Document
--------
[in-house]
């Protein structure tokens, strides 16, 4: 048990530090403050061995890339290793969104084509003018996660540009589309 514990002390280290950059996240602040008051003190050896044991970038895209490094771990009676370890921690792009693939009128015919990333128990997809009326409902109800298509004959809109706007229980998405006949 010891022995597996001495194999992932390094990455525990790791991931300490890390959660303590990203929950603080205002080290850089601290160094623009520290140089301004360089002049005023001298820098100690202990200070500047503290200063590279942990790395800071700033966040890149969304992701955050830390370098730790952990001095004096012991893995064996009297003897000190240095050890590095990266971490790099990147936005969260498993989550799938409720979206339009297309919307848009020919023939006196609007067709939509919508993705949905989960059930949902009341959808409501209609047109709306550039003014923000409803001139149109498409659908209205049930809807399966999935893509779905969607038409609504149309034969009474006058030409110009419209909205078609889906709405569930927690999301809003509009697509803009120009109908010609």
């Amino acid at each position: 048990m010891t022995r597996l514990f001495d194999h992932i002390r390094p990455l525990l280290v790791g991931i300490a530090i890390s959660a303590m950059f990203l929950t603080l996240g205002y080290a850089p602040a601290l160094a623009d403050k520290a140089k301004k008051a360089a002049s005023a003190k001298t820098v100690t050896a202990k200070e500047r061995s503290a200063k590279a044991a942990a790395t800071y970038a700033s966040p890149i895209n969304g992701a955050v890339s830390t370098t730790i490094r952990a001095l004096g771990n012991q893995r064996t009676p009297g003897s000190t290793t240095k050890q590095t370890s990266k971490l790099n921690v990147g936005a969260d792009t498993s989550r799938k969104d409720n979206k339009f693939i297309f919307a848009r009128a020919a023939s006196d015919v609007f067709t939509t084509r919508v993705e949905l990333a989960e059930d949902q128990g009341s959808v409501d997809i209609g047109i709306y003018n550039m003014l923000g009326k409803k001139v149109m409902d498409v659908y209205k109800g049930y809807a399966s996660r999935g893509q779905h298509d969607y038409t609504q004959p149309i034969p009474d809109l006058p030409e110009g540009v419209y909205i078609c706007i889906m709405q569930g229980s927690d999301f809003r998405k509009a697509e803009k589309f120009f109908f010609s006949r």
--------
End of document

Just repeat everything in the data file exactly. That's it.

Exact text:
[in-house]
């Protein structure tokens, strides 16, 4: 048990530090403050061995890339290793969104084509003018996660540009589309 514990002390280290950059996240602040008051003190050896044991970038895209490094771990009676370890921690792009693939009128015919990333128990997809009326409902109800298509004959809109706007229980998405006949 010891022995597996001495194999992932390094990455525990790791991931300490890390959660303590990203929950603080205002080290850089601290160094623009520290140089301004360089002049005023001298820098100690202990200070500047503290200063590279942990790395800071700033966040890149969304992701955050830390370098730790952990001095004096012991893995064996009297003897000190240095050890590095990266971490790099990147936005969260498993989550799938409720979206339009297309919307848009020919023939006196609007067709939509919508993705949905989960059930949902009341959808409501209609047109709306550039003014923000409803001139149109498409659908209205049930809807399966999935893509779905969607038409609504149309034969009474006058030409110009419209909205078609889906709405569930927690999301809003509009697509803009120009109908010609």
């Amino acid at each position: 048990m010891t022995r597996l514990f001495d194999h992932i002390r390094p990455l525990l280290v790791g991931i300490a530090i890390s959660a303590m950059f990203l929950t603080l996240g205002y080290a850089p602040a601290l160094a623009d403050k520290a140089k301004k008051a360089a002049s005023a003190k001298t820098v100690t050896a202990k200070e500047r061995s503290a200063k590279a044991a942990a790395t800071y970038a700033s966040p890149i895209n969304g992701a955050v890339s830390t370098t730790i490094r952990a001095l004096g771990n012991q893995r064996t009676p009297g003897s000190t290793t240095k050890q590095t370890s990266k971490l790099n921690v990147g936005a969260d792009t498993s989550r799938k969104d409720n979206k339009f693939i297309f919307a848009r009128a020919a023939s006196d015919v609007f067709t939509t084509r919508v993705e949905l990333a989960e059930d949902q128990g009341s959808v409501d997809i209609g047109i709306y003018n550039m003014l923000g009326k409803k001139v149109m409902d498409v659908y209205k109800g049930y809807a399966s996660r999935g893509q779905h298509d969607y038409t609504q004959p149309i034969p009474d809109l006058p030409e110009g540009v419209y909205i078609c706007i889906m709405q569930g229980s927690d999301f809003r998405k509009a697509e803009k589309f120009f109908f010609s006949r």